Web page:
Analysis

Vevo: ‘People have undervalued just how important the TV is’


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“TV now reminds me a little bit of mobile in 2006 to 2007. There’d been at least six to eight years of people talking about building mobile services and apps on platforms like Symbian, but it didn’t really work.”

Mark Hall is part of music-video service Vevo’s product team, having joined the company in December 2015 when it acquired Showyou, the video-streaming startup that he’d founded. He’s been thinking about connected TVs for longer than most.

“I feel that with connected TV, we’re just getting to the point where the combination of Amazon’s Fire TV, Apple TV and other devices, powered up with the right kind of chips, enough memory and ease of connecting to the internet, are finally giving us the potential to make really great apps,” he continues.

“It’s like the introduction of the smartphone, these ‘smart consoles’, if you can call them that. We’ve gone from underpowered devices that were very clunky, to devices that are more powerful and easy to author for.”

Vevo – now up to 16bn monthly views across its network – may have started out as a website with mobile apps, but televisions have been on its radar for some time.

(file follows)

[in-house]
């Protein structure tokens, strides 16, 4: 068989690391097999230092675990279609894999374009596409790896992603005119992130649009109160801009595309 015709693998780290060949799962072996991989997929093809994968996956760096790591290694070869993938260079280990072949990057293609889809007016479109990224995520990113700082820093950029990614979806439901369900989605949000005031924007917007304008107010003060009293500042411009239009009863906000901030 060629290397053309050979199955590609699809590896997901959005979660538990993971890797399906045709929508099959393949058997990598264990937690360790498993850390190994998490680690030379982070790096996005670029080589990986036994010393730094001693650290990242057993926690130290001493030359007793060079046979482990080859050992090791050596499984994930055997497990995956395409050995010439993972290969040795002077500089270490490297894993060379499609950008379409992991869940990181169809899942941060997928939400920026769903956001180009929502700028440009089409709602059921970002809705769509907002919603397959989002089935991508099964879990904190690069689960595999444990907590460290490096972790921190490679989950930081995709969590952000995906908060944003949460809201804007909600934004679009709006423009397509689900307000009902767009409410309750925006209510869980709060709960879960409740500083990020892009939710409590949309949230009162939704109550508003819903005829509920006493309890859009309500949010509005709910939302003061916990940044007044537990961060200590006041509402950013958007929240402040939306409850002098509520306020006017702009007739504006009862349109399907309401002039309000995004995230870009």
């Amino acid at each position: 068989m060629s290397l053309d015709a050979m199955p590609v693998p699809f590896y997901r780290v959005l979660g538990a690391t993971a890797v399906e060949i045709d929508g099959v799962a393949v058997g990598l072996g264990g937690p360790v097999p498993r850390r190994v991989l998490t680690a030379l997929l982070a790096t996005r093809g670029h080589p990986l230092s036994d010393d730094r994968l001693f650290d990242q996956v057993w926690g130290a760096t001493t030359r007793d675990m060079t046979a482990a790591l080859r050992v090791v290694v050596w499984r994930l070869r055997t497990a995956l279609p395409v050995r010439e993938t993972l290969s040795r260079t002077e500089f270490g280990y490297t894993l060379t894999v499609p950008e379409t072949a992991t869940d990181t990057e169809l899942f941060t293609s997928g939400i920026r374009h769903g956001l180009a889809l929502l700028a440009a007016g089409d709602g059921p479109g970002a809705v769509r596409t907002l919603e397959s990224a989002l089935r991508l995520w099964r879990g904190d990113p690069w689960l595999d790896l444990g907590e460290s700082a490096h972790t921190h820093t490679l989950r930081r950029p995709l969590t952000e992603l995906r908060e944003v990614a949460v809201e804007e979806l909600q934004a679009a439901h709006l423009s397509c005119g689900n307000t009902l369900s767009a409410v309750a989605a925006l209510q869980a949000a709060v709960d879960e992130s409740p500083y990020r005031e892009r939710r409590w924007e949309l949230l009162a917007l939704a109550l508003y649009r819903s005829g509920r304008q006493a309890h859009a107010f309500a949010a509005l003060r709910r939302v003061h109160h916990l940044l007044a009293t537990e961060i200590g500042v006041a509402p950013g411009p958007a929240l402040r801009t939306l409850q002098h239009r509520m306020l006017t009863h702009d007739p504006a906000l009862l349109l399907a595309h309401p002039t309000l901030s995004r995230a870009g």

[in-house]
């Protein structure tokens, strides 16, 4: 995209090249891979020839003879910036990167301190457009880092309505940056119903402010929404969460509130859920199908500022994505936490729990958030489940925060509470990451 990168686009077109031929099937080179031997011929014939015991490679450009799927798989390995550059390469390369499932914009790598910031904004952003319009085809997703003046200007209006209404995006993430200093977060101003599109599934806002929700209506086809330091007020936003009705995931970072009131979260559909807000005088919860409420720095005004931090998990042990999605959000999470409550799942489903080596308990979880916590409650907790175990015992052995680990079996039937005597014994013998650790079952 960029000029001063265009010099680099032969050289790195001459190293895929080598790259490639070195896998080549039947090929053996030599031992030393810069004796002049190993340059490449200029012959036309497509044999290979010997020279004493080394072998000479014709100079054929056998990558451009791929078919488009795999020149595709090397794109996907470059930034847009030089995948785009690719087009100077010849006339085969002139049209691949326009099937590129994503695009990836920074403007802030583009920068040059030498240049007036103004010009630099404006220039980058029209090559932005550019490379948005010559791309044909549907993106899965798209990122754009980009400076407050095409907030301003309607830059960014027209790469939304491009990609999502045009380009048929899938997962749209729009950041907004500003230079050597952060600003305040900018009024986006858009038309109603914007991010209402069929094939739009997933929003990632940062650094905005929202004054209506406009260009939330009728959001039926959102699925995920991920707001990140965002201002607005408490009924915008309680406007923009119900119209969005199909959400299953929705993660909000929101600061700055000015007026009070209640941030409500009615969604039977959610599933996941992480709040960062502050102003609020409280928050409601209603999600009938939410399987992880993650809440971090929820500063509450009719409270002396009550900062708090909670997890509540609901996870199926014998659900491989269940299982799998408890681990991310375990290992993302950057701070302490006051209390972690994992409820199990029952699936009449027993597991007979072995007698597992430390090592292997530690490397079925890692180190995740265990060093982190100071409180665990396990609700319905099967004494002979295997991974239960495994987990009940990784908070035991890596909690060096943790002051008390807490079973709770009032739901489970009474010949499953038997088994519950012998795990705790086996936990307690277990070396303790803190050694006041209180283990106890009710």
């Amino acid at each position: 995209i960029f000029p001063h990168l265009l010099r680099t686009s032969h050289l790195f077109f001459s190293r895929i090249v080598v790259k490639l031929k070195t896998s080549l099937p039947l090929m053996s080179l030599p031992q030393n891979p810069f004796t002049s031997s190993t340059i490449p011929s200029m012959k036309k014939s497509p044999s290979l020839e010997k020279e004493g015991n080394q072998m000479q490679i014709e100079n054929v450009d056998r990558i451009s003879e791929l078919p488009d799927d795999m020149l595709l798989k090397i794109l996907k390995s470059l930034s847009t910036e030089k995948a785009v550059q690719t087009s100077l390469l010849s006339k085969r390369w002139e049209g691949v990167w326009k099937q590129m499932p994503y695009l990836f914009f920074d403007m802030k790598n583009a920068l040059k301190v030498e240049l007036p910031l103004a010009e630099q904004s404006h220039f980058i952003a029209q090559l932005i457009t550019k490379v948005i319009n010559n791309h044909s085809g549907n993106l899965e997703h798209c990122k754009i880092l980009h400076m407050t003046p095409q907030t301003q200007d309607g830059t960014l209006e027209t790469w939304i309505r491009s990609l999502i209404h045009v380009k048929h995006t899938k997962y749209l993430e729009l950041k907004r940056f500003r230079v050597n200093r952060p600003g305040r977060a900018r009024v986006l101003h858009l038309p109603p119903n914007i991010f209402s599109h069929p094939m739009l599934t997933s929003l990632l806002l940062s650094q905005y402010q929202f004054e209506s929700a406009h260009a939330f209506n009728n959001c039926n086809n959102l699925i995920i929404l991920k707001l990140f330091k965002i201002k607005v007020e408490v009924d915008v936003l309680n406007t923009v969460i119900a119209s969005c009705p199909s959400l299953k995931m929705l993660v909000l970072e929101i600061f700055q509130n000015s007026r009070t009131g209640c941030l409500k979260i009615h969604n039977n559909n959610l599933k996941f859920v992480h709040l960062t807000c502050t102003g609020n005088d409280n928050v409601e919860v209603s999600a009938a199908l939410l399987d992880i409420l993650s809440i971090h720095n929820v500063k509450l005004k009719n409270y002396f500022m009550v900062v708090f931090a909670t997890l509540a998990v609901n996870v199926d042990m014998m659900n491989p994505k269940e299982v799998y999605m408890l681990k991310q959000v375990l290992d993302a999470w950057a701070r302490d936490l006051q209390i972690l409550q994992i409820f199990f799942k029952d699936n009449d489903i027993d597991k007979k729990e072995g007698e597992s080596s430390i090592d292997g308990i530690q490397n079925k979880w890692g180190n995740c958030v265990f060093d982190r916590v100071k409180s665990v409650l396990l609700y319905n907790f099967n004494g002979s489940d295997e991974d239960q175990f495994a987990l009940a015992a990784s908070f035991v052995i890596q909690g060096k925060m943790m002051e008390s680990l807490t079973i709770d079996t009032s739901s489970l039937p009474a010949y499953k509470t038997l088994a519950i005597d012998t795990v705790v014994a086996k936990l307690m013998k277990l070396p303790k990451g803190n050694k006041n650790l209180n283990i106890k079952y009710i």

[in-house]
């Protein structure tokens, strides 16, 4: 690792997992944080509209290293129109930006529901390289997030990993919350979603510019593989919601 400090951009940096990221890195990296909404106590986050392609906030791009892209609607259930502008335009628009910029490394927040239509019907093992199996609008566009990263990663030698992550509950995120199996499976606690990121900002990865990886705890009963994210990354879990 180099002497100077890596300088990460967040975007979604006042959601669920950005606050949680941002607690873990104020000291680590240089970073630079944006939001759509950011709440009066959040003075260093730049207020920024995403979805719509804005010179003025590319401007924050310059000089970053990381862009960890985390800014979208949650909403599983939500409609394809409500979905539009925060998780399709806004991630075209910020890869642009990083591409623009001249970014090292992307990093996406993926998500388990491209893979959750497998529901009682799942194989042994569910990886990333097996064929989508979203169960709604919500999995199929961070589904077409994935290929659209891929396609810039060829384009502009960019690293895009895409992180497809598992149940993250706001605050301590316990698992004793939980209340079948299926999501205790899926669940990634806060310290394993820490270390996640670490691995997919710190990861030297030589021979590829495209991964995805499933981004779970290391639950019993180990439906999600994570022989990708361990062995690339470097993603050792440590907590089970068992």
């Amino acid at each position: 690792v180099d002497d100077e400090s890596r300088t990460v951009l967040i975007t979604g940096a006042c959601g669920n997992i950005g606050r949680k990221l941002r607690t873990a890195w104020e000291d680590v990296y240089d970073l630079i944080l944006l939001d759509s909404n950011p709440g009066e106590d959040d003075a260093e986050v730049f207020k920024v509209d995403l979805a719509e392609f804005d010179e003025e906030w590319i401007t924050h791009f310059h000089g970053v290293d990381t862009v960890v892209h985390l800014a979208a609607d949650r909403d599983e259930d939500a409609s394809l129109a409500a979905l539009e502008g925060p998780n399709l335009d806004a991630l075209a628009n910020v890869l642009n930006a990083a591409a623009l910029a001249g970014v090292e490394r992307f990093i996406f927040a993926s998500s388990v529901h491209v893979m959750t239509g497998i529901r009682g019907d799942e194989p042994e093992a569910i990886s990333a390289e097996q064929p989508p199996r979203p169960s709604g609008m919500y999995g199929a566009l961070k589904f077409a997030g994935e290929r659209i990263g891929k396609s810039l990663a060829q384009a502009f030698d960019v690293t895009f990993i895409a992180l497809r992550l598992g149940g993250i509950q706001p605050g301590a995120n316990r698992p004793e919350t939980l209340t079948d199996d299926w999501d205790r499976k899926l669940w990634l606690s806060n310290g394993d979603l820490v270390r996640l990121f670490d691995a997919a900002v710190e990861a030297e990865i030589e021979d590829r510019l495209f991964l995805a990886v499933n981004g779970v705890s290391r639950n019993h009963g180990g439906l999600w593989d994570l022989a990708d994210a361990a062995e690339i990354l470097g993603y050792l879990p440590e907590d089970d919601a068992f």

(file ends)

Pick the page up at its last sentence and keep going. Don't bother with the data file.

Hall is speaking to Music Ally on the eve of the release of its brand new Apple TV app – a native app using the tvOS platform, as opposed to the Vevo channel that launched in 2013 on Apple’s previous set-top box.

The new app is focused on “lean-back” viewing, with Vevo’s Spotlight section automatically playing a stream of videos based on the user’s tastes. They can opt to search for artists and videos, browse them by genre, and access the favourites list they’ve created on other devices.

Vevo Apple TV app

Hall thinks TV apps have lots of potential for music. “Have a guess what’s the number three app on the Apple TV? Pandora. It’s also one of the top apps on Roku,” he says.

“We know there’s this known behaviour of people using their TV apps to listen to music, and there’s an interesting dual function for Vevo in that way. You can listen – I have my TV connected up to my stereo – but we have the videos as well.”

Hall thinks that devices like Fire TV and Apple TV have reignited interest in connected TV even in Silicon Valley, where the focus has been emphatically on smartphones in recent years.

The TV is going to become a more interesting platform now that we have devices like the Apple TV. I’m a huge believer in this. The dominant thesis in Silicon Valley is that mobile is the future: mobile, mobile, mobile,” says Hall.

[Possibly relevant: this quote from YouTube’s content and business chief Robert Kyncl in June 2015: “For us, most of our focus is on mobile: product development for mobile, content development for mobile, making sure mobile video works on carrier networks all around the world. It’s all mobile, mobile, mobile.”]

I think people have undervalued just how important the TV is though. The problem with the TV wasn’t the TV. It was that it was connected to a world of shit!” Hall continues.

“Now that we have something like the Apple TV connecting you essentially to the internet, with an interface that’s finally been made useable, it’s incredibly exciting. As these devices get more widespread distribution, there’s going to be a fantastic explosion of activity there.”